Royal Bank of Scotland (RBS) is to use the taxpayer-backed special liquidity scheme (SLS) for as much as £34bn worth of funding, reports The Telegraph.
The lender's move is further proof that the funding crisis is as severe as ever. By securitising a book of mortgages, RBS will be able to access funding from either the SLS should it need further funds.
The Treasury suffered a record £16bn plunge into the red last month as the recession hit tax revenues, according to The Times.
The ongoing downturn undercut receipts of Income Tax, National Insurance, VAT, Stamp Duty and Capital Gains taxes while driving up benefit costs as unemployment has risen. Adding to the problems, the number of people claiming unemployment benefit also rose by 75,700 this week to 1.07 million.
Vicky Redwood, analyst at Capital Economics, said: "The public finances look pretty awful. "It is just worrying that they are that bad this early on in the recession."
The Pound dropped to within 5p of the Euro on Thursday, falling to a fresh record low against the single currency for the ninth successive day, reports the Financial Times.
Sterling fell to 95.5p against the Euro for the first time fuelling speculation that the BoE will follow the US Federal Reserve and cut rates to almost zero.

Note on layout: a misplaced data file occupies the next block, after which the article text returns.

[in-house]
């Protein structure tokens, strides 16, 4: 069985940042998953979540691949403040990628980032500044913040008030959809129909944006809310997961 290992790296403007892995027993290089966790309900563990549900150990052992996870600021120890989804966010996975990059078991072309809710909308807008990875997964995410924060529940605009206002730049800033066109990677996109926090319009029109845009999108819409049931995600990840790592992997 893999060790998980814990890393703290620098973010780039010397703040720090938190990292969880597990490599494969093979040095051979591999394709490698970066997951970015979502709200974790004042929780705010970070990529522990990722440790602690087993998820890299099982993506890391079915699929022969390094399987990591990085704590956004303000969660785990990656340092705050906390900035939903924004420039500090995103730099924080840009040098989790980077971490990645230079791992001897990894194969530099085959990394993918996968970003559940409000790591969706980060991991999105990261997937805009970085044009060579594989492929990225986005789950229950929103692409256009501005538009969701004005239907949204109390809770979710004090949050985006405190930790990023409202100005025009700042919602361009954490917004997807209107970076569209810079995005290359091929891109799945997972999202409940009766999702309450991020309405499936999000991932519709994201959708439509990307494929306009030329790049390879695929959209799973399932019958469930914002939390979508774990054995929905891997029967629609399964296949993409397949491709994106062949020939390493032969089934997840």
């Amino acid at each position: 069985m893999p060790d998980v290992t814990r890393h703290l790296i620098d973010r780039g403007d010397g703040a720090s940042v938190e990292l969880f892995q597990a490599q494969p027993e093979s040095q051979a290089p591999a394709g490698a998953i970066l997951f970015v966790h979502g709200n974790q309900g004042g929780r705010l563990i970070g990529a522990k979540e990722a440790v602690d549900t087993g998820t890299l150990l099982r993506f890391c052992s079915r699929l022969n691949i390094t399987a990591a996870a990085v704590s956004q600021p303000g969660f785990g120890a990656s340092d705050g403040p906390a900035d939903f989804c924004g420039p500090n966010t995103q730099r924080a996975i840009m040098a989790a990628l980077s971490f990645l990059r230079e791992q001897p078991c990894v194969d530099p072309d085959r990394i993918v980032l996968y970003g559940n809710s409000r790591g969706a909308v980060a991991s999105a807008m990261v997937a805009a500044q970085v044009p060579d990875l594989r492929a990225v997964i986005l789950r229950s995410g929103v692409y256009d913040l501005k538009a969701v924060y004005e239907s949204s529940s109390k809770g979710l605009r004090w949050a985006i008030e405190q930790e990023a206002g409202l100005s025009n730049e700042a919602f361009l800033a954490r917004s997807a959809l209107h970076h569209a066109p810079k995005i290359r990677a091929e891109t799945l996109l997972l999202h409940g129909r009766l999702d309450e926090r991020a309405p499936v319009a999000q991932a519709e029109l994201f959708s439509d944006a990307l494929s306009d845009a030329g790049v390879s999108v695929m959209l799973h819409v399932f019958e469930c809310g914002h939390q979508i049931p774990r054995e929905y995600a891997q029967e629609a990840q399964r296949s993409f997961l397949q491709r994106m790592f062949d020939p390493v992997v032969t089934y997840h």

The news comes as tensions increased between the Treasury and the BoE over how to get banks lending again. Charlie Bean, deputy governor of the BoE, said that the deteriorating economic outlook could see UK interest rates falling close to zero.
Treasury officials said that a further taxpayer injection of cash might be needed at some point, adding that the first priority in the New Year was to generate cash and confidence to encourage banks to start lending again.
Have your say:
"Perhaps AIFA, AMI, Cherry etc should be able to ask for money under the special liquidity scheme so they can fund adverts on TV to compete with NatWest's money guidance etc! Perhaps the OFT should be looking at why banks are being subsidised and their competitor advisers are not as banks still claim to be "advisers" and the RDR allows them, but banks are getting govt funding and IFAs are being asked to do the reverse, i.e. increase capital adequacy!" Phil Castle, Director, Financial EscapeIFAonline
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